Den moraliska kroppen : Tolkningar av kön och individualitet i 1800-talets populärmedicin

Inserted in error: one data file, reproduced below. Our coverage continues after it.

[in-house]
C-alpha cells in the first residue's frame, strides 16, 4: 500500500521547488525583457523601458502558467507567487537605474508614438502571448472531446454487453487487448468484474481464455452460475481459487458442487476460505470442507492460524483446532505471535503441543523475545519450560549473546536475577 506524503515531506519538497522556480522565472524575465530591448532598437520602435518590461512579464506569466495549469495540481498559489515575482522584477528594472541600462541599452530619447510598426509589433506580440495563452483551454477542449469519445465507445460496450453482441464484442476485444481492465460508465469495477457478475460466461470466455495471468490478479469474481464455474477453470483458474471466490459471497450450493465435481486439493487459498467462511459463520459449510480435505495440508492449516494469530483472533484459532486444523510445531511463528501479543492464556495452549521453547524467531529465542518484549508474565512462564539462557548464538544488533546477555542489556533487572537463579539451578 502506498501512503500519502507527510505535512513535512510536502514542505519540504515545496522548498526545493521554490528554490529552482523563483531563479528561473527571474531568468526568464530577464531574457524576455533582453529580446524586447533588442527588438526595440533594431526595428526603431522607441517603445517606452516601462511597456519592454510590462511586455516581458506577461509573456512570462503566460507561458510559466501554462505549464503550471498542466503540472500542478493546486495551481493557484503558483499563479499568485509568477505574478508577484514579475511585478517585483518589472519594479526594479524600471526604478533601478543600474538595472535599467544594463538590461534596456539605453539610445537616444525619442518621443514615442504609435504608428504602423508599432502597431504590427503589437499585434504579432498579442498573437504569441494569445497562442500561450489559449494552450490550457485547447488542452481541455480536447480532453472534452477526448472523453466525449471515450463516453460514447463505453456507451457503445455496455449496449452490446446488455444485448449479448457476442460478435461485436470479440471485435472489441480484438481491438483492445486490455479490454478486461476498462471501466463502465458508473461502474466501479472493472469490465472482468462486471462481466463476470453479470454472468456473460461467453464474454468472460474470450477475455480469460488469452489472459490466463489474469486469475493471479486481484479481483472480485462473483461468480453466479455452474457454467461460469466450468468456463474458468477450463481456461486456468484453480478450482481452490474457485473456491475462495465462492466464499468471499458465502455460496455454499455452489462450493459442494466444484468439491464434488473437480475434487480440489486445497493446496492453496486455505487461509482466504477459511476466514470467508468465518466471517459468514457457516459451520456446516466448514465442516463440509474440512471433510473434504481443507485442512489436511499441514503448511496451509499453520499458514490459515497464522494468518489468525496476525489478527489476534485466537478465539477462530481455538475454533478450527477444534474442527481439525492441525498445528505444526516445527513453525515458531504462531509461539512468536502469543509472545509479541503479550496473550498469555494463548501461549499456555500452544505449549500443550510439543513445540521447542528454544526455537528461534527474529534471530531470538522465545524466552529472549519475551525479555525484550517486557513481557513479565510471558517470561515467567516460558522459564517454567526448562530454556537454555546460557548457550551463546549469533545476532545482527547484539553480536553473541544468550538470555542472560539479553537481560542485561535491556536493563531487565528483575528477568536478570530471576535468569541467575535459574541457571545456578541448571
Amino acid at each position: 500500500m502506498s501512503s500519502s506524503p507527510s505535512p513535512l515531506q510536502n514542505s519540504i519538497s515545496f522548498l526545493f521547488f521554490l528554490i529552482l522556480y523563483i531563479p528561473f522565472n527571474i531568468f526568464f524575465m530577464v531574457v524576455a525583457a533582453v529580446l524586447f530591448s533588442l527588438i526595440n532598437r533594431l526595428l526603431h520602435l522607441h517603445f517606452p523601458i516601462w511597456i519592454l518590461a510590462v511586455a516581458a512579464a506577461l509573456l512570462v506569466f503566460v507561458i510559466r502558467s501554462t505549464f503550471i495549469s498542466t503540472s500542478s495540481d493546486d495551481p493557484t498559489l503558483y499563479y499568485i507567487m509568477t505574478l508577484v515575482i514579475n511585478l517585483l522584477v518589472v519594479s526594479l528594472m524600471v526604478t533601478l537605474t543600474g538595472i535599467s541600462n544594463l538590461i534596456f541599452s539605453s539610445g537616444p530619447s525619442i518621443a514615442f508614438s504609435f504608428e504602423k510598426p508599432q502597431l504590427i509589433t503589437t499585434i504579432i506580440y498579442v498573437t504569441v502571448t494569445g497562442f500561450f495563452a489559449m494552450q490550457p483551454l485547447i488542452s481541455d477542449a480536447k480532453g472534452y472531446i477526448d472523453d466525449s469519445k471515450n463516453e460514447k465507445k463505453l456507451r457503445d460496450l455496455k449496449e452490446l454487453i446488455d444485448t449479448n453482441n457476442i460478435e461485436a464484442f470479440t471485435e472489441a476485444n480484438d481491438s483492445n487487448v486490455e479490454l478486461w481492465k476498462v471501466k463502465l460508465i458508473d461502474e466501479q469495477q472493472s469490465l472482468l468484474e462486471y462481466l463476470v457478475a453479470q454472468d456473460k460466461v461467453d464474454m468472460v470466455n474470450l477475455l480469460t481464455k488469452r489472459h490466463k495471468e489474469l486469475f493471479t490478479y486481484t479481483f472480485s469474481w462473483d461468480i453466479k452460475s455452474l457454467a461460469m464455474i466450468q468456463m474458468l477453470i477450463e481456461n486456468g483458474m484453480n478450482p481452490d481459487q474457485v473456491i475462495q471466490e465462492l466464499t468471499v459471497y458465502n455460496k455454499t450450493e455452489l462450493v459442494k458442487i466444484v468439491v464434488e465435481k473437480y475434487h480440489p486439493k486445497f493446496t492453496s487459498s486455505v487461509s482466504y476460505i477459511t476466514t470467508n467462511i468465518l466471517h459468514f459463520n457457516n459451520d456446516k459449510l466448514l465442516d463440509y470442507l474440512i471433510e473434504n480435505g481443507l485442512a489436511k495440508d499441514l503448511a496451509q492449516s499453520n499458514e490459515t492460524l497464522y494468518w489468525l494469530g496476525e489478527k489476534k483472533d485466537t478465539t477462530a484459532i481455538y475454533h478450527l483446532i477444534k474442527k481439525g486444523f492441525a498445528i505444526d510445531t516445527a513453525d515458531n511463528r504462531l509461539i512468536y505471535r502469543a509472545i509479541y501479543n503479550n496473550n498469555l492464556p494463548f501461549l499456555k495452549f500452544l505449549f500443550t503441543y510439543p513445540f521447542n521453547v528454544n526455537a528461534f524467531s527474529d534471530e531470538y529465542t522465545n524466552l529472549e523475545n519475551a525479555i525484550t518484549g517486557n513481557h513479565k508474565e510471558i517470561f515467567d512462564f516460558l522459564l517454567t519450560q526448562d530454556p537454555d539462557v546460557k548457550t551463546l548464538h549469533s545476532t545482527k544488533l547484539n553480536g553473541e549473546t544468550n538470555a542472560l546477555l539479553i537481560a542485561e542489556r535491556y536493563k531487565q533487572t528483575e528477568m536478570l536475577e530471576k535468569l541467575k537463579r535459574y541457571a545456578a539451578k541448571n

Sammanfattning: The 19th century is often described as a period when sexual differences were strongly accentuated in medical interpretations. While this is not an inaccurate description, it is in need of greater nuance. For one thing, notions of the male are usually forgotten in the process. As the female body by the shift to the 18th hundreds, to a greater extent than before, became associated with reproduction and biological constraints of various kinds, representations of the male body also changed. According to medical texts published in Sweden in the 19th century, men’s blood, bones, breath and digestion bore witness to their "freedom" from a forced sexual body. Physically, the male constituted an abstract, cultivated and highly differentiated individual, focused on his own development and wellbeing. The male body was described as clearly fit for public and political life, which legitimized male claims to a monopoly on power as well as the doctrine of "the separate spheres" in 19th century bourgeois society.But there is more to this story. A closer examination of more limited discussions in medical texts and advice literature reveal that representations of the male and female body were remarkably unstable and marked by tensions and contradictions. During the Romantic era of medicine in Sweden during the 1830’s and 40’s, the way sex and individuality in the body were valued were totally different from the description above. Reproduction and physical desires were characteristic, according to a number of medical men, of highly developed creatures, connected to God, society, and culture, whereas sexless species, immature children and "lower" peoples were seen as materialistic and focused only on their own individual development. Discussions regarding female puberty and single men further reveal the unstable polarization between sex and individuality as well as culturally constructed differences, not only between men and women, but also between classes, age groups, single and married persons, cultivated and non-cultivated peoples. Notions about nature/culture, tradition/progress, female/male, sex/individuality were not organized into stable dichotomies—rather they constituted an unstable body of representations.